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Fear, A Major Speed Bump on the Road to Quality

by Angela 3. February 2017 22:26

I warned you that I’d be blogging about the “messiness” of ALM and DevOps consulting. And this is a long one so grab a cup of coffee, tea, or cocktail of your choice (whatever I won’t judge). It’s actually based on something I wrote for the QAI Quest Magazine. If you haven’t checked out the CQAA (Chicago Quality Assurance Association) community or their upcoming QUEST conference in Chicago this April, I highly recommend it!

Anyway, here is the article:

A large part of my job as a scrum master and agile coach is focusing on quality. Quality of process, quality of teams, and quality of software. While all of these can be challenging to improve, one of the hardest to tackle is quality of the team. I’m not talking about individual’s skillsets, although that is important. I’m talking about the ability of the team to work together as a WHOLE. In my experience, teams that cannot accomplish this cannot produce a quality product. Missed requirements, sloppy handoffs, miscommunication of what is “done”, and a host of other issues arise when the team just can’t seem to come together in a truly open and collaborative environment. Causes for this failure are complex and will vary from team to team. But one that I run into time and time again is fear. Yes, fear!

I’m not a psychologist and I don’t purport to know all the answers, but I can speak from experience - both in terms of myself and what I see in others. I have seen fear manifest itself in the following situations:

· Underestimating feature delivery times to hide a lack of confidence, often leading to painful sprint reviews when committed features aren’t delivered on time, or not at all.

· Code being integrated too soon to avoid being late, resulting in bugs “leaking” into production.

· Misunderstood requirements being implemented without question, and promptly being rejected by QA or a frustrated product owner.

· Resentment when team members feel someone is not pulling their weight, when in reality that person is silently struggling.

· Failure by team members to ask for clarification because everyone else surely must “get it”.

The fear of being seen as not good enough or smart enough by our peers is real and pervasive in IT. Ironically, the end result of hiding our struggles is often working extra hours and even cutting corners to make the unrealistic deadlines that we set for ourselves. This inevitably leads to doing the very thing we are fearful of … letting people down.

Tying this back to quality:

· Imagine if the team was afraid to admit that a requirement was vague, that it would be extremely complex to develop, or almost impossible to adequately test.

· Imagine if they assumed they’d figure it out as they go and plowed ahead.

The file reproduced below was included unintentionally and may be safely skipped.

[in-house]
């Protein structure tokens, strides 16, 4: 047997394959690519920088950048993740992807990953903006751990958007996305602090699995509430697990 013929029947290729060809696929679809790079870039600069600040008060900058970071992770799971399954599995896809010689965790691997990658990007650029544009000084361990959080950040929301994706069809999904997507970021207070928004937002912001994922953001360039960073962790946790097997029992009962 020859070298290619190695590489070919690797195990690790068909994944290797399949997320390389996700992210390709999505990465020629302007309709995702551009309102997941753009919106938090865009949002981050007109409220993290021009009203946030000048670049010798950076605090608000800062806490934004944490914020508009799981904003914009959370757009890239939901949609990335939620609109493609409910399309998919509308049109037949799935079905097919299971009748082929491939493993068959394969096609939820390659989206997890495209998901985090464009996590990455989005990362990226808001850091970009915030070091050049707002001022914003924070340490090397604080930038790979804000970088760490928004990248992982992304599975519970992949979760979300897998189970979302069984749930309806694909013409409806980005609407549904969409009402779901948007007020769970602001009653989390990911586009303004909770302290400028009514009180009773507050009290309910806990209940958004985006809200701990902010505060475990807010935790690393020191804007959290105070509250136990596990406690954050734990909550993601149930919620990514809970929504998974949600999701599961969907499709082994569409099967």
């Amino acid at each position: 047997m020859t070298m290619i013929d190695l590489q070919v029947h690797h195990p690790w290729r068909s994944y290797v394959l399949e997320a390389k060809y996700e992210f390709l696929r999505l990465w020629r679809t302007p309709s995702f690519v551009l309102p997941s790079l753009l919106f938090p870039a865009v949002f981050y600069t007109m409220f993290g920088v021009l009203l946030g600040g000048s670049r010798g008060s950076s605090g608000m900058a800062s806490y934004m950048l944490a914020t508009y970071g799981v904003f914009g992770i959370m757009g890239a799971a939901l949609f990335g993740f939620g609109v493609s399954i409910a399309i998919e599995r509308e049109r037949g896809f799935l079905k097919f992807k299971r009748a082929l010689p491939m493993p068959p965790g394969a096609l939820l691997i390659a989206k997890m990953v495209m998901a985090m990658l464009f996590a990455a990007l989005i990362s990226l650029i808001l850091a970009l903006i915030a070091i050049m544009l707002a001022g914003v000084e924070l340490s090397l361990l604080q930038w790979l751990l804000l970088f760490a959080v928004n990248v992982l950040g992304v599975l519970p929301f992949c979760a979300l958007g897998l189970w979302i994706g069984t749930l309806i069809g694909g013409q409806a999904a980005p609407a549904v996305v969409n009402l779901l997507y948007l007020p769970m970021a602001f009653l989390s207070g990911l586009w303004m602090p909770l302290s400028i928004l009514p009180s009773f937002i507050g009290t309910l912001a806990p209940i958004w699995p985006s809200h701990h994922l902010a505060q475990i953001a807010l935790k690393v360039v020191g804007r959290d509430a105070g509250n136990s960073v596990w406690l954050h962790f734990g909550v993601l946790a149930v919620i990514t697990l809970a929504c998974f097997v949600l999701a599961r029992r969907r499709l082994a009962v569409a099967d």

· Imagine if someone on the team rushed to complete a feature and skimped on testing to prevent blowing their estimates because of fear of retribution for being wrong.

You probably don’t have to imagine it. It’s likely happening on your team right now but no one is talking about it! So, what can you do once you’ve realized that fear is holding you or your team back? What I have learned on my own journey is that it’s not enough to recognize when I am acting from a place of fear; I also have to recognize it in others. And much like quality, it is EVERYONE’S responsibility to create a collaborative and supportive environment.

As a Scrum Master, here are some of the things that I ask myself in order to help address fear on my teams.

· Is someone new to the team, or to their role, and clearly feeling overwhelmed or struggling to fit in?

· Is someone is hesitating to speak up when they clearly have a strong opinion or idea?

· Are people afraid of being judged harshly or told their idea is “crazy” or “dumb” in a team setting?

 

Now, that’s a lot of stuff to keep an eye on. (Hey…no one ever said that being the Scrum Master was an easy job.) So, let’s say that you notice something. What do you do about it? How do you head-off fear and/or actually do something about it?

Well, if someone on the team shares a concern or asks for help, be sure to thank them for bringing it up and offer them support, or try to connect them with someone who can. If people are hesitant to speak up in a large group setting, approach them after the meeting, and discuss it in a more casual environment. If they need some encouragement or support, find a way to share their ideas with the team in a less intimidating way. Find ways to bring new team members on-board and make them feel connected quickly. Make sure no one is discouraging open and honest conversation by dominating conversations or by openly criticizing ideas or opinions, even jokingly. Joking, while good natured, can be misconstrued as criticism, and simply telling a teammate that they “just can’t take a joke” is a great way to alienate them and ensure their participation in future activities is limited. Besides, some of the biggest discoveries in history started with an original premise that was totally out there!

I’ve given talks on fear at a number of conferences, and every time people have approached me afterwards saying “I feel that way too. It’s so good to know I am not alone!” Research shows that around 70% of people struggle with these kinds of fears, and based on my experience, it is higher in IT! That means that in any given meeting you attend, MOST of the people in the room are afraid to share their thoughts for fear of negative consequences. Imagine all of the great ideas being squandered and land mines we are failing to avoid.